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Matrix metalloproteinase-9 deficiency worsens lung injury in a model of bronchopulmonary dysplasia.

Journal article
Authors Heikki Lukkarinen
Anna Hogmalm
Urpo Lappalainen
Kristina Bry
Published in American journal of respiratory cell and molecular biology
Volume 41
Issue 1
Pages 59-68
ISSN 1535-4989
Publication year 2009
Published at Institute of Clinical Sciences
Pages 59-68
Language en
Keywords Newborn, Bronchopulmonary Dysplasia, Cell Death, Chemokine
Subject categories Pediatrics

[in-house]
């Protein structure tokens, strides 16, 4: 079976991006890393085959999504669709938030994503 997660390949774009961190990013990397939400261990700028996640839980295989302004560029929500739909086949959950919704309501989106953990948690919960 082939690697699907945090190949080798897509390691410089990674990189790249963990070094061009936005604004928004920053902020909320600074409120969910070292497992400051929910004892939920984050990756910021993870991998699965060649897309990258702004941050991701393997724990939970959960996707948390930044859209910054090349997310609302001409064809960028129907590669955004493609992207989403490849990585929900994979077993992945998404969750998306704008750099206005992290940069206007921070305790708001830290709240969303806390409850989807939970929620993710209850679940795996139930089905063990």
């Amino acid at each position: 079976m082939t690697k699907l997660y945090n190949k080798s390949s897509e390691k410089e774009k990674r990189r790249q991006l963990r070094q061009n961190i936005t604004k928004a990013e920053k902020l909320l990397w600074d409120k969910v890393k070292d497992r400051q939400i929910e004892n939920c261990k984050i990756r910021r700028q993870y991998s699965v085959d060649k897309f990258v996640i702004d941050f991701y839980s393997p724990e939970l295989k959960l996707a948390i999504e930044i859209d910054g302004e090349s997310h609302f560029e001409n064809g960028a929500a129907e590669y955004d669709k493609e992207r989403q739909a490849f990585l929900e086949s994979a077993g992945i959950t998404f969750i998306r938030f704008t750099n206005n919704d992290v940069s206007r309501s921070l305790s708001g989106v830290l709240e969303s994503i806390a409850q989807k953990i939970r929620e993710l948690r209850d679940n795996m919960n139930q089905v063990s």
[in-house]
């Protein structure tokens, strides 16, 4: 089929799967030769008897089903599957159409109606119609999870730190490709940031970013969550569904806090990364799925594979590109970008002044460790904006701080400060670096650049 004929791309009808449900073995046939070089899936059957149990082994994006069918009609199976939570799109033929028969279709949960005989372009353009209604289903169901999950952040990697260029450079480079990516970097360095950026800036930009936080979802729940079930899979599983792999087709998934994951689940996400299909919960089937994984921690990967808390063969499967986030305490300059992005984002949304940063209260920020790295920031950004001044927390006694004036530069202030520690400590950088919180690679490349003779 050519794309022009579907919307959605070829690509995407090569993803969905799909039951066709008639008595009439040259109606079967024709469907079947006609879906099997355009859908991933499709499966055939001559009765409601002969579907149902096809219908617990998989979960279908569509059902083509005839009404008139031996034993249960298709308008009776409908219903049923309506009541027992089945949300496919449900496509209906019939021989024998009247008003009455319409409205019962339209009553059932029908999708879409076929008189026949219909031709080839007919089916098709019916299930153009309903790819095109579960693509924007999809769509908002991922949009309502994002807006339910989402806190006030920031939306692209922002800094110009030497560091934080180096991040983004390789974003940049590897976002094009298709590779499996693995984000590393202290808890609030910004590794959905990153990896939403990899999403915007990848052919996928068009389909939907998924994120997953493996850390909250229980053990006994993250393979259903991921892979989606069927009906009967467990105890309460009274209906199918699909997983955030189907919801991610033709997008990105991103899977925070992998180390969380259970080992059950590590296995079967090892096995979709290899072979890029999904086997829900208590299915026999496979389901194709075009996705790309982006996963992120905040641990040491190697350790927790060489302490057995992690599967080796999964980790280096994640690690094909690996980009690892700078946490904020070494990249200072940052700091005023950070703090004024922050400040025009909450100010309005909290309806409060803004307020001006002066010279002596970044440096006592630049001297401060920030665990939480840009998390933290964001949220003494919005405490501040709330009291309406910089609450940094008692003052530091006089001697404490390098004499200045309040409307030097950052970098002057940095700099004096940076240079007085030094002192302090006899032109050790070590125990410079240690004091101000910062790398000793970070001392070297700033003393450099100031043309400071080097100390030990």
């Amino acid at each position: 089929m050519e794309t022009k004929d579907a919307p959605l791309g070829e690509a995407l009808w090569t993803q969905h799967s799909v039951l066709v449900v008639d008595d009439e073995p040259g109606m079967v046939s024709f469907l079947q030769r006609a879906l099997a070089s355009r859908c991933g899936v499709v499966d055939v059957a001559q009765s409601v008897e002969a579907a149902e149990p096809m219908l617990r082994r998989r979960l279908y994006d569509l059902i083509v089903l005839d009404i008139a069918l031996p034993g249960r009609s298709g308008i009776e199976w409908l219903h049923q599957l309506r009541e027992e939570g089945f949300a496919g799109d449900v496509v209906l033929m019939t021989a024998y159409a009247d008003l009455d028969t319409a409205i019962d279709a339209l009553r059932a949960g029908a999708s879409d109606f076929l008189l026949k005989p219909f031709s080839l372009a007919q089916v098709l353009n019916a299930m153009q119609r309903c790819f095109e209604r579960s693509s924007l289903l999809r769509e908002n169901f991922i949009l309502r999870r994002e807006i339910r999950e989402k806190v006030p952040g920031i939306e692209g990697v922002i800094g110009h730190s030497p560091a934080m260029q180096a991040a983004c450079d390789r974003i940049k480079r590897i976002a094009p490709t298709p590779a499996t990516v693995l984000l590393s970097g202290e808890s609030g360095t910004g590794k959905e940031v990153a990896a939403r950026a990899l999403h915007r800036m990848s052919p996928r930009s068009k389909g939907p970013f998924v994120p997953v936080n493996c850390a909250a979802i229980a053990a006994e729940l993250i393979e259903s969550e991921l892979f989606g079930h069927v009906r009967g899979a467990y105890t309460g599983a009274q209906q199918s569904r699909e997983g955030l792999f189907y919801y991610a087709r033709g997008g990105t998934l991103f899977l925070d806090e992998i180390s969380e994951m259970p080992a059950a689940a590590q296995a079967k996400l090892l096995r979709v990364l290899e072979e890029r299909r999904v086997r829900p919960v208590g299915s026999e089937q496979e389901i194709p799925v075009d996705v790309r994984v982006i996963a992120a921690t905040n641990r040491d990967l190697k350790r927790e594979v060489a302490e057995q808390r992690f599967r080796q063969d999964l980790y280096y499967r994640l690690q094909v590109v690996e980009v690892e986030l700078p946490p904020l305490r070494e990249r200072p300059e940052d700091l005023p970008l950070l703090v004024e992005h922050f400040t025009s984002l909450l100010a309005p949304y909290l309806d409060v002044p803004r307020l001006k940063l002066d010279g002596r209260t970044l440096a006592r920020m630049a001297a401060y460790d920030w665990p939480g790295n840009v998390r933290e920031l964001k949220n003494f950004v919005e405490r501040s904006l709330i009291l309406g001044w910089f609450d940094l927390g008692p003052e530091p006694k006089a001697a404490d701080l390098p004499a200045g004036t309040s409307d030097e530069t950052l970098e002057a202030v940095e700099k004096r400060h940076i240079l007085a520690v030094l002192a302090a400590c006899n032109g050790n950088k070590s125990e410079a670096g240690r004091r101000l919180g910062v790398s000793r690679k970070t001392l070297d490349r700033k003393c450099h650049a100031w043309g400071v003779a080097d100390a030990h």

Increased activity of matrix metalloproteinase (MMP)-9 is associated with the development of bronchopulmonary dysplasia (BPD) in newborn infants, but the role of MMP-9 in the pathophysiology of BPD is unclear. We have shown that perinatal expression of interleukin-1 beta (IL-1 beta) in the lung is sufficient to cause a BPD-like illness in infant mice. To study the hypothesis that MMP-9 is an important downstream mediator in IL-1 beta-induced lung injury in the newborn, we compared the effects of IL-1 beta on fetal and postnatal lung inflammation and development in transgenic mice with regulatable pulmonary overexpression of human mature IL-1 beta with wild-type (IL-1 beta/MMP-9(+/+)) or null (IL-1 beta/MMP-9(-/-)) MMP-9 loci. IL-1 beta increased the expression of MMP-9 mRNA and amount of MMP-9 protein in the lungs of MMP-9(+/+) mice. IL-1 beta/MMP-9(-/-) mice had fewer neutrophils but more macrophages in the lungs than did IL-1 beta/MMP-9(+/+) mice. MMP-9 deficiency increased pulmonary cell death and macrophage clearance of dying cells in IL-1 beta-expressing mice. IL-1 beta/MMP-9(-/-) mice had more severe alveolar hypoplasia than IL-1 beta/MMP-9(+/+) mice, implying that IL-1 beta-induced lung disease was worsened in the absence of MMP-9. These results suggest that MMP-9 activity in the inflamed neonatal lung protects the lung against injury.

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